Wednesday, April 25, 2018

La Fortaleza presents package of legislative measures

By on May 8, 2017




La Fortaleza Public Affairs Secretary Ramón Rosario (Juan J. Rodríguez/CB)

La Fortaleza Public Affairs Secretary Ramón Rosario (Juan J. Rodríguez/CB)

SAN JUAN – The administration of Gov. Ricardo Rosselló will present four bills Monday that affect government contractors, the University of Puerto Rico (UPR) and the Public Service Commission (CSP by its Spanish initials), among other agencies and sectors.

Public Affairs Secretary Ramón Rosario offered general details during a press conference on the executive branch’s new legislative measures.

Under the UPR Financial Support Act, the administration expects that the university would generate some $10 million in additional funds through several initiatives such as a commemorative vehicle license plate; special marbetes, or vehicle stickers that certify payment of the compulsory insurance and emissions test passed; and the “Donate Your Change” program. The latter seeks to reach agreements with businesses where the customer has the option of donating money to the university when paying for a product or service.

As for the commemorative plates, the UPR would receive $20 for each. Meanwhile, 50% of the revenue from fines imposed in the medical cannabis industry, would go to the educational institution.

Rosario also spoke about a bill that would impose penalties and even result in the elimination for a year from the government’s bidding registry to those contractors that do not promote gender equality. Contractors must certify that they have “adopted a gender pay equity policy and begun a process of self-evaluation of their compensation practices aimed at eliminating wage differences,” Rosario said.

Another measure seeks to “reorganize” the CSP and turn it into “an entity that regulates public transportation, which has to do with public transportation, tourism, ambulances and transportation networks,” the official said. The bill addresses much of the controversy that exists between taxi drivers and the Uber ride-hailing company.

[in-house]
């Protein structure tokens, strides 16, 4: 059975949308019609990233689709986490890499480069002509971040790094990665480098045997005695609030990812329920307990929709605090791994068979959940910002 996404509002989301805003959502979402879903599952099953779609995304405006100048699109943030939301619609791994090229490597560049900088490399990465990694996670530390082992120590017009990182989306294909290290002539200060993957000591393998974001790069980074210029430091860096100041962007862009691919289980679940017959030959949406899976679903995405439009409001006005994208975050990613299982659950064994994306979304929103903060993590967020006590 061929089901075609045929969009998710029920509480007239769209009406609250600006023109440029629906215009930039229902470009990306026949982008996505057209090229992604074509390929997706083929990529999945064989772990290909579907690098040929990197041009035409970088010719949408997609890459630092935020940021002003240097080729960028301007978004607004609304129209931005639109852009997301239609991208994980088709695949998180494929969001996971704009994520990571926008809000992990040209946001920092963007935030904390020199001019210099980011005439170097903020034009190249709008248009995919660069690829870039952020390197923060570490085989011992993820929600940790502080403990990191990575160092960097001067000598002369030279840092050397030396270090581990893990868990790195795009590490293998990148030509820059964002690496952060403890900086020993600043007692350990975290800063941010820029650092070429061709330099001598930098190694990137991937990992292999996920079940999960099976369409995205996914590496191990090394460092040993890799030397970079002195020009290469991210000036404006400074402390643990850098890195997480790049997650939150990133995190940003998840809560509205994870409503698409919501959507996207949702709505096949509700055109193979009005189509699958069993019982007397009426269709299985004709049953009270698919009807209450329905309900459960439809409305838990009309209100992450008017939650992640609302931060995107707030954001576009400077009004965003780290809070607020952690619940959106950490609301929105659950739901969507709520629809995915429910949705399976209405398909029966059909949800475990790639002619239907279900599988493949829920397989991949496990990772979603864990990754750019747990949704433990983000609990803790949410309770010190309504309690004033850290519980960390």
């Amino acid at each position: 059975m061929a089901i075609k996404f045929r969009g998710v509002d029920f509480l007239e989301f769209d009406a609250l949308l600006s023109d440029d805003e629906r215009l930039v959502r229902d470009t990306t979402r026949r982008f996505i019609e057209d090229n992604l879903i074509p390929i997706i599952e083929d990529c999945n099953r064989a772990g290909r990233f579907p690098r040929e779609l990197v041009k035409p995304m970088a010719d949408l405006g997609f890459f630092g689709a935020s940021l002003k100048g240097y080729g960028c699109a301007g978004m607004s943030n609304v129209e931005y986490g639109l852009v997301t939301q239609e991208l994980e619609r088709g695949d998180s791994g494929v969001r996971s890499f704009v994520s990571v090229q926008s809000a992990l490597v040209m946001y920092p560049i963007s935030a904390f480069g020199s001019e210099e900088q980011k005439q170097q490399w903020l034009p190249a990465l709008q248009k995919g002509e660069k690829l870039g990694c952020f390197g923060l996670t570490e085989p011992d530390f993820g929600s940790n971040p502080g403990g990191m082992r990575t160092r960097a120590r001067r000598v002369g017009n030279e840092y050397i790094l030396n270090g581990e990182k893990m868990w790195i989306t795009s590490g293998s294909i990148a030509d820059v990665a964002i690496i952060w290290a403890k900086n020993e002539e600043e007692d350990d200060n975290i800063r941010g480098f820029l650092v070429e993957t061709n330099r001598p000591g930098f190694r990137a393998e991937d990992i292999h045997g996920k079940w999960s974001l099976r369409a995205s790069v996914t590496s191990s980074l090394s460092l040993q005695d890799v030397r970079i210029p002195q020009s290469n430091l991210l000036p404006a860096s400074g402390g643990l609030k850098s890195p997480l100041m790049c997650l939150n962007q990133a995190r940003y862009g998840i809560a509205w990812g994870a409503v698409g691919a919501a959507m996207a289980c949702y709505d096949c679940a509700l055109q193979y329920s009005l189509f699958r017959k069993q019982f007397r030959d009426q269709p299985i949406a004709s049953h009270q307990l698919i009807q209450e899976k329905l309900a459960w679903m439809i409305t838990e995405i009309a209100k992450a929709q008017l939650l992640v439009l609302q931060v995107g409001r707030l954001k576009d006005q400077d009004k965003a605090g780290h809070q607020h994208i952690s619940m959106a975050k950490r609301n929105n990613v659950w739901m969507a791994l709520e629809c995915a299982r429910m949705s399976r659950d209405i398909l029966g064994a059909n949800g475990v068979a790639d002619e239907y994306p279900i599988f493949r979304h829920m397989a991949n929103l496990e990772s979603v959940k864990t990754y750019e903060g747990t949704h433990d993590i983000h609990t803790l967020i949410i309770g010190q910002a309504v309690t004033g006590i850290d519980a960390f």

“When [the bill] becomes law, these regulations and powers will be covered and overseen by the Public Service Commission and not [the] Tourism [Company], Health or Transportation & Public Works [DTOP by its Spanish acronym],” he added in reference to Transportation Department regulations that govern Uber’s operations in Puerto Rico.

Meanwhile, a new medical malpractice law would create a special panel to evaluate such cases when filed in court. If the panel determines “the claim has no merit, and the judge accepts that determination, the plaintiff will have to pay a bond to continue the lawsuit,” Rosario explained.

Finally, the current functions of the Office of the Municipal Affairs Commissioner’s Office (OCAM by its Spanish acronym) would be transferred to the Office of Management and Budget (OMB), which would be in charge of providing municipalities with advice on fiscal matters and agreements with other government entities.

“No OCAM employee is out of work,” said Rosario, who explained that the entity had already lost most of its functions with the creation of the Socioeconomic and Community Development Office.



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